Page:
Crypto’s Biggest Federal Villain Says AI Could Help Cause the Next Big Financial Crisis

Crypto’s Biggest Federal Villain Says AI Could Help Cause the Next Big Financial Crisis

Tech hype comes in waves, and while the focus constantly changes (first crypto, then metaverse, and now AI), some things—like tech’s critics—remain the same. SEC Chair Gary Gensler has been the crypto community’s public enemy no. 1 for a few years now, but now he’s offering his somewhat caustic assessment on Silicon Valley’s latest heartthrob: artificial intelligence.

During a talk at the National Press Club conference on Monday, Gensler told the crowd that “AI may heighten financial fragility.” He offered some rather staid comments we’ve heard plenty of times before—that AI is the most transformative technology since the printing press—and so on. But he also said his agency was working to suggest new regulations that could stymie the potential for AI to abuse investors.

“AI may play a central role in the after-action reports of a future financial crisis,” Gensler said.

The biggest issue, he said, was that all the “downstream actors,” AKA all the retail investors, venture capitalist firms, advisors, and so on, could all be getting the same financial information and advice from very few base-layer generative AI models. This, he said, would create a “monoculture” of economics, which puts the entire economy at risk if, let’s say, everybody bets big on the housing market, which then tanks because everybody was basing their decisions on the same mortgage data.

Regulations could be based on individual models as well as AI as a whole, he said, but that’s just the investor end of the issue. The next is how bad actors can abuse generative AI for mass deception. The SEC head mentioned in his speech how a piece of AI-generated text from a bot Twitter account promoted the rumour that he had resigned from office. Gensler also shared his concerns about the way AI is just the next big tool for getting naive folks wrapped up in the next big financial fraud scheme, as now campaigns can be personalised to the individual based on personalized AI algorithms.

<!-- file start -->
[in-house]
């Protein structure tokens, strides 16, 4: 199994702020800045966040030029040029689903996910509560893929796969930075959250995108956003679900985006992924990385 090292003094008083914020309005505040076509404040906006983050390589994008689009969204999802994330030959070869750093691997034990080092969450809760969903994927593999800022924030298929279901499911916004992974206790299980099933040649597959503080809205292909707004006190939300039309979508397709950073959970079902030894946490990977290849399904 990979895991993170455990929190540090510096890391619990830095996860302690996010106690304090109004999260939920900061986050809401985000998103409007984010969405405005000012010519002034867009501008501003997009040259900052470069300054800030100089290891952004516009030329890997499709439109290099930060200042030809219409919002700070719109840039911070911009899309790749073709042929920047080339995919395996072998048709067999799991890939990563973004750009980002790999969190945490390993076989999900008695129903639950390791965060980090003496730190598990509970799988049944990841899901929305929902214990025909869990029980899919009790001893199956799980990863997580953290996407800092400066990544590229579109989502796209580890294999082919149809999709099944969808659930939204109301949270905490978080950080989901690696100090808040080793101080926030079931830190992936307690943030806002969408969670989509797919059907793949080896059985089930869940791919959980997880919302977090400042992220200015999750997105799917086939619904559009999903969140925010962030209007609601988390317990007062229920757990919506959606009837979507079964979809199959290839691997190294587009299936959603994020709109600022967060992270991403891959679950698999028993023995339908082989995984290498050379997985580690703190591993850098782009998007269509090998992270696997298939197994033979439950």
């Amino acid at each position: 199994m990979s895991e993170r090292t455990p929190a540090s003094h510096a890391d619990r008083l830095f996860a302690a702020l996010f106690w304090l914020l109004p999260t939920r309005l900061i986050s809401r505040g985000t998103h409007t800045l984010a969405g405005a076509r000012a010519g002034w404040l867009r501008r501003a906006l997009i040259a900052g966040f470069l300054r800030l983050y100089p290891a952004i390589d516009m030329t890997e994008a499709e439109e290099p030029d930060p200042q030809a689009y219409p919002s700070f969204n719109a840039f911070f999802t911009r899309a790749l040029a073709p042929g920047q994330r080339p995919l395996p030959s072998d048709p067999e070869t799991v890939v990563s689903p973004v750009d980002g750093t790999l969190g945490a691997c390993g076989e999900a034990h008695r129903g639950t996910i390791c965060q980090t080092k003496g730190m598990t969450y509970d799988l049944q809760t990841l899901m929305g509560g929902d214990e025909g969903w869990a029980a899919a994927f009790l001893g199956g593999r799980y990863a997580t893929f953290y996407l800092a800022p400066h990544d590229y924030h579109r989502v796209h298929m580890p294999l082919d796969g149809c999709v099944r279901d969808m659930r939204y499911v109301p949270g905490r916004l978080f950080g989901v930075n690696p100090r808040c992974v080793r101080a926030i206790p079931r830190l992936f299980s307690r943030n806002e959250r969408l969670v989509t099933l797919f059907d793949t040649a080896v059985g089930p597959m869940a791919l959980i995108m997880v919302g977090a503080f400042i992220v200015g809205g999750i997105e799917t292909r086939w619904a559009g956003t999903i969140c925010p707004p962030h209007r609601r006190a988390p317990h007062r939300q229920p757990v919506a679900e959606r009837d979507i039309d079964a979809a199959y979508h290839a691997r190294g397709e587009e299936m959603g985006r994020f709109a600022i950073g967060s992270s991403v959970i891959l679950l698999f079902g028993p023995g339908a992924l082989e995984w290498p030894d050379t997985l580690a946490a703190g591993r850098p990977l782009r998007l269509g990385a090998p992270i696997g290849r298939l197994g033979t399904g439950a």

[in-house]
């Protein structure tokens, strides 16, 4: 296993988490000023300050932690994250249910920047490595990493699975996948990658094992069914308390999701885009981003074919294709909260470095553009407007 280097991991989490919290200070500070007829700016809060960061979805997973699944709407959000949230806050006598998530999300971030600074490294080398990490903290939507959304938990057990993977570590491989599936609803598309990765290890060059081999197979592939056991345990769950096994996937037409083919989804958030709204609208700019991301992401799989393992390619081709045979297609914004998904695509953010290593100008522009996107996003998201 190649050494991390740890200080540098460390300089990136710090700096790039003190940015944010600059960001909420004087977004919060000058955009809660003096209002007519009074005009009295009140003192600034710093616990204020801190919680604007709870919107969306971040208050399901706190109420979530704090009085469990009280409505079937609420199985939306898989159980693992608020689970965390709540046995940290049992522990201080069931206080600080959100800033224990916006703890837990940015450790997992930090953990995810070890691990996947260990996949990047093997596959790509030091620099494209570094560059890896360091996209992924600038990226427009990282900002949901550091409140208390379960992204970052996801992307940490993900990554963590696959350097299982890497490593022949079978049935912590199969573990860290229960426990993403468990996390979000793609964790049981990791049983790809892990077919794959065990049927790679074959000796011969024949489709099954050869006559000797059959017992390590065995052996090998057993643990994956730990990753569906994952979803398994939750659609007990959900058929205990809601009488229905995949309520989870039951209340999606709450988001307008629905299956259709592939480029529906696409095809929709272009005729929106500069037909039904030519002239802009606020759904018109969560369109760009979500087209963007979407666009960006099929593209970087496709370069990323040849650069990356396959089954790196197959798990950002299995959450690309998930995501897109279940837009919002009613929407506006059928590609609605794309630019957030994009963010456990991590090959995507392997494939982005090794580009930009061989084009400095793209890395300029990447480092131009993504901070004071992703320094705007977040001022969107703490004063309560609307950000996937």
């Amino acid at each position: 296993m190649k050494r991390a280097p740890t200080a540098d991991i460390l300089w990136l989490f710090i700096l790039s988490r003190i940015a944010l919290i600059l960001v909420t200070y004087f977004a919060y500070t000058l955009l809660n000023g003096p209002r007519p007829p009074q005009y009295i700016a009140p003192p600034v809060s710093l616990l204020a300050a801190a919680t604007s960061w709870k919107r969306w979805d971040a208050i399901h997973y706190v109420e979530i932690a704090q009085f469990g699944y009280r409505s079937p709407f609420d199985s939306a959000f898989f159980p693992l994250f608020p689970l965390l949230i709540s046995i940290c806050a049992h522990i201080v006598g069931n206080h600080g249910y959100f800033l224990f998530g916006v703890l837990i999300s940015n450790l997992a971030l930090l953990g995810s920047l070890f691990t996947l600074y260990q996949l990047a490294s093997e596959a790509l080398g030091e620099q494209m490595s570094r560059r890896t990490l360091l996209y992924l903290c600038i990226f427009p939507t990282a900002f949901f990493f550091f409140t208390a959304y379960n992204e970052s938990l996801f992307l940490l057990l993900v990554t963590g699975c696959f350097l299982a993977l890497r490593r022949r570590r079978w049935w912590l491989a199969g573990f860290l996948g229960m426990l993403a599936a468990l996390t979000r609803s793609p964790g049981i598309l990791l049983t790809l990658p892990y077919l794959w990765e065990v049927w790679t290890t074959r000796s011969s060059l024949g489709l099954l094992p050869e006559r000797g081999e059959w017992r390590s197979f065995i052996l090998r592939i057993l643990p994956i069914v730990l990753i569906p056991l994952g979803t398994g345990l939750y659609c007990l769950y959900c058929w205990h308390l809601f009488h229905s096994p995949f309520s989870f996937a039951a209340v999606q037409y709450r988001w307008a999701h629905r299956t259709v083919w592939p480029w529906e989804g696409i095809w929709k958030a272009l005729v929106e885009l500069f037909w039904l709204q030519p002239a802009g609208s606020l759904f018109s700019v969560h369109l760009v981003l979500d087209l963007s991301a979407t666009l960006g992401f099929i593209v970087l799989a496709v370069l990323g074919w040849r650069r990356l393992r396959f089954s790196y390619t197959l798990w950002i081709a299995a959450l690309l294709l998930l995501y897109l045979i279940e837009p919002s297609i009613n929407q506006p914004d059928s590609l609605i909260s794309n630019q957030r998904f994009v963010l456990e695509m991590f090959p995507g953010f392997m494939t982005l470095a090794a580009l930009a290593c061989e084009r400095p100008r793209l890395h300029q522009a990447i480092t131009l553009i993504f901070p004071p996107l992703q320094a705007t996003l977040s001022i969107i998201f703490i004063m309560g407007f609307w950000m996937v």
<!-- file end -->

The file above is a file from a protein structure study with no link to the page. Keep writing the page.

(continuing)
“With AI, fraudsters have a new tool to exploit… we all used to get spam, but it was all the same spam,’ he said. “Now communications can be individualized.”

Gensler should know about financial fraudsters. His agency has gone after some of the biggest lingering crypto companies like Binance and Coinbase. The SEC has also filed civil complaints against the alleged perpetrators of crypto-based fraud such as Celsius co-founder Alex Mashinsky and fuzzy-haired FTX ex-CEO Sam Bankman-Fried.

Rather than a large language model-based AI chatbot like ChatGPT, Gensler said the biggest use case for AI in making money is pattern recognition and its ability to make predictions about individuals, AKA the increasingly sophisticated models used to directly advertise and sell products to customers. If targeted ads weren’t already the dark side of machine learning algorithms, Gensler also mentioned how these models could be used by insurance companies to determine who might get access to medical treatment based on who is more likely to live.

He also shared his concerns that the algorithms themselves could simply reflect racial biases resulting from malformed training data. He said that AI models used to offer financial advice “must be in the best interest of clients and retail investors not… place the AI model’s interest ahead of the investors.”

Though crypto bros have considered the SEC as a main antagonist for years now, the agency chair took time before he fully became the Thanos-like figure to fintech tans. Though Gensler was originally “intrigued” by the nature of blockchain infrastructure as a “powerful force for good,” he eventually came to regard crypto as irrelevant, saying “We don’t need more digital currency.”

Perhaps Gensler’s opinion about AI will sour even more over time as the hype cycle wanes and the well-known limits of current AI become even more plain. But as with crypto, we’ll likely need to wait until the next big exploit drains investors of millions of hard-earned dollars before regulators truly decide to curtail this technology.

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